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The prince and his new wife, who are expected to be given a new title by the queen to mark their marriage, are not immediately leaving on honeymoon and will carry out their first official engagement as husband and wife next week.

Prince Harry and the Duke of Cambridge meet members of the public outside Windsor Castle ahead of Harry's wedding to Meghan Markle this weekend. Jonathan Brady/Pool via REUTERS

HOW HARRY MET MEGHAN

Educated at the exclusive Eton College, a stone's throw from Windsor, Harry, the younger son of the late Princess Diana, gained a reputation as a royal wild child.

He admitted smoking cannabis, getting drunk when underage in a pub, scuffled with paparazzi outside a London nightclub and drew outrage by dressing as a Nazi officer at a party.

But he turned his image around after joining the army, where he spent 10 years and included two tours of duty in Afghanistan.

Last year, he spoke openly of his emotional torment following the 1997 death of his mother in a Paris car crash. Aged just 12, he walked solemnly behind her coffin in the funeral cortege.

His easy-going manner with the public is reminiscent of Diana, and he has picked up her campaigning baton with work on the welfare of military veterans, helping those with AIDS, and mental health issues.

He met Markle on a blind date in July 2016 set up through a mutual friend. Harry said he had never heard of his future wife or watched her TV series, and she said she knew nothing of the prince.

But after just two dates, he whisked her off to Botswana for a holiday, camping under the stars.

"The fact that I fell in love with Meghan so incredibly quickly was confirmation to me that all the stars were aligned, everything was just perfect," Harry said when their engagement was announced last November.

Harry's gilded upbringing is in stark contrast with Markle's. She was born and raised in Los Angeles and her parents divorced when she was six.

After a number of minor roles in films and on TV, she won the role as Rachel Zane in "Suits". She ran a successful lifestyle blog, thetig.com, and has worked as a humanitarian campaigner. In 2011, she married film producer Trevor Engelson but they divorced in 2013.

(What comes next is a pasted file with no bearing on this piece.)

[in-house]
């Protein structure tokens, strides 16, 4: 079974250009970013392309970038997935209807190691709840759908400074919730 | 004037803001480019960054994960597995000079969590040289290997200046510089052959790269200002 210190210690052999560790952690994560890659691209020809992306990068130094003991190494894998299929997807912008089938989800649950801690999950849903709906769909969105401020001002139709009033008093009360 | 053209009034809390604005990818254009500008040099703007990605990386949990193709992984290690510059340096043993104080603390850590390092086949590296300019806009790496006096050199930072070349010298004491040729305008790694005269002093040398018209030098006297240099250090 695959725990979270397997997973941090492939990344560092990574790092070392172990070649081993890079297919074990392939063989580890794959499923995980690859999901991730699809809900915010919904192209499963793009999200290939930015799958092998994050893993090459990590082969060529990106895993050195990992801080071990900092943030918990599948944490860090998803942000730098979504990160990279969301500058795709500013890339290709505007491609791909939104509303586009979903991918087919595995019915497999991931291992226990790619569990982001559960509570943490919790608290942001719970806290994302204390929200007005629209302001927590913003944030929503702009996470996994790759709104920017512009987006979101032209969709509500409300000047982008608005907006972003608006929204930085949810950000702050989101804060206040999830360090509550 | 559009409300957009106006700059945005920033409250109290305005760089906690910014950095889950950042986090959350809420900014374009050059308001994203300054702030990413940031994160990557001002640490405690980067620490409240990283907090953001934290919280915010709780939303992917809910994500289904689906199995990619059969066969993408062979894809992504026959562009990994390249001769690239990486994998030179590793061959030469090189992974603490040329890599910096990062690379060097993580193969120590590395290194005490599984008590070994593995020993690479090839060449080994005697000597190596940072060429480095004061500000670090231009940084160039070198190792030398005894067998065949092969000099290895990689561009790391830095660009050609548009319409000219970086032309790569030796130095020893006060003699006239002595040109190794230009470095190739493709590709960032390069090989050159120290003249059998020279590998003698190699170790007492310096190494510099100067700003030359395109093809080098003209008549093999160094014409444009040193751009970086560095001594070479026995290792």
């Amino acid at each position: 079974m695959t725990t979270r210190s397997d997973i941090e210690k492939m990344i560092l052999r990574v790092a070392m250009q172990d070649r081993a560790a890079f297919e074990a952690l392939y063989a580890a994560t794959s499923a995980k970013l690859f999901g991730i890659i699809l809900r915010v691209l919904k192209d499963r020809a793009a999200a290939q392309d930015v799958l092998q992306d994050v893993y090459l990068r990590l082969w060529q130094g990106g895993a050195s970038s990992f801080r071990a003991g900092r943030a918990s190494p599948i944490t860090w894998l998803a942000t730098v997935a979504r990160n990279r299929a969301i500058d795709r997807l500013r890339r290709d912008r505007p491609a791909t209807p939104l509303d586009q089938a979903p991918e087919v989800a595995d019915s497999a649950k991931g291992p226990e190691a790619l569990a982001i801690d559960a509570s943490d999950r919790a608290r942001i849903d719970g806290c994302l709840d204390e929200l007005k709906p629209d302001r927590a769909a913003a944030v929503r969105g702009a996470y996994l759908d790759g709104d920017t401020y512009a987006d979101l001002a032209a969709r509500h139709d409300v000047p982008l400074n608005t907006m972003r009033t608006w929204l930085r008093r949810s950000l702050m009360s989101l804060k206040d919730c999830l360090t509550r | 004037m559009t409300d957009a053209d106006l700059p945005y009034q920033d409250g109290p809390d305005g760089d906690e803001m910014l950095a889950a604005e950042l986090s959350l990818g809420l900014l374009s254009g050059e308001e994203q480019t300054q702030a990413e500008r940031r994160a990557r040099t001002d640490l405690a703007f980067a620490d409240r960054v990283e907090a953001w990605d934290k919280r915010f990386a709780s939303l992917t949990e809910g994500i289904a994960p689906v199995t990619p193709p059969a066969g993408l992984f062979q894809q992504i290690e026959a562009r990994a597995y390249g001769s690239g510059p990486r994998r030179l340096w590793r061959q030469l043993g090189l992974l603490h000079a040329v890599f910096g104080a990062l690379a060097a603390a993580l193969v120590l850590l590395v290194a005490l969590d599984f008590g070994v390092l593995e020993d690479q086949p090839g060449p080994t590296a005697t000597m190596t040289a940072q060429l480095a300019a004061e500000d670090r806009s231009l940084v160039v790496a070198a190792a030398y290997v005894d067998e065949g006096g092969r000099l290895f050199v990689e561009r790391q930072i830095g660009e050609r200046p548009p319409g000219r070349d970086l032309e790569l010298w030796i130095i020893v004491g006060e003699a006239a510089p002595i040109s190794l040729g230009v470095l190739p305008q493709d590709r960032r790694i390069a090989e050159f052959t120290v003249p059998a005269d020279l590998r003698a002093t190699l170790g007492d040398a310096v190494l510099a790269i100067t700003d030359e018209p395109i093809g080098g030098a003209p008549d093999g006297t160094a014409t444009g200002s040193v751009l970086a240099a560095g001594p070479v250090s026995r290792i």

The intense spotlight on her father this week was indicative of the limelight she now faces.

Harry issued a public rebuke to journalists when they were dating, accusing some of sexism and racism. The prince has long had a testy relationship with the media. His mother's limousine was being chased by paparazzi just before her fatal crash.

A MODERN MONARCHY?

Over the last 20 years since Diana's death, the royals have enjoyed much better media coverage with a sophisticated PR operation helping to turn round the perception of a hopelessly out-of-touch institution where the tribulations of the queen's children were played out in national newspapers.

Elizabeth famously described 1992 as an "annus horribilis" (horrible year) after three of her four children’s marriages failed, including Charles' marriage to Diana, and part of Windsor Castle was badly damaged by fire.

The British remain broadly supportive of the monarchy albeit with a sense of mild irony about the pomp and pageantry that accompanies it, though many have deep respect for Elizabeth, after her 66 years of service.

Harry, along with brother William and his wife Kate, are at the forefront of an effort to modernise the monarchy by talking openly about their innermost feelings.

"It is just a maxim it is patently obvious the more you say, the more you can be examined," royal historian Hugo Vickers said. "Everything moves on gradually but there are certain risks and there is a lot to be said for maintaining the mystique."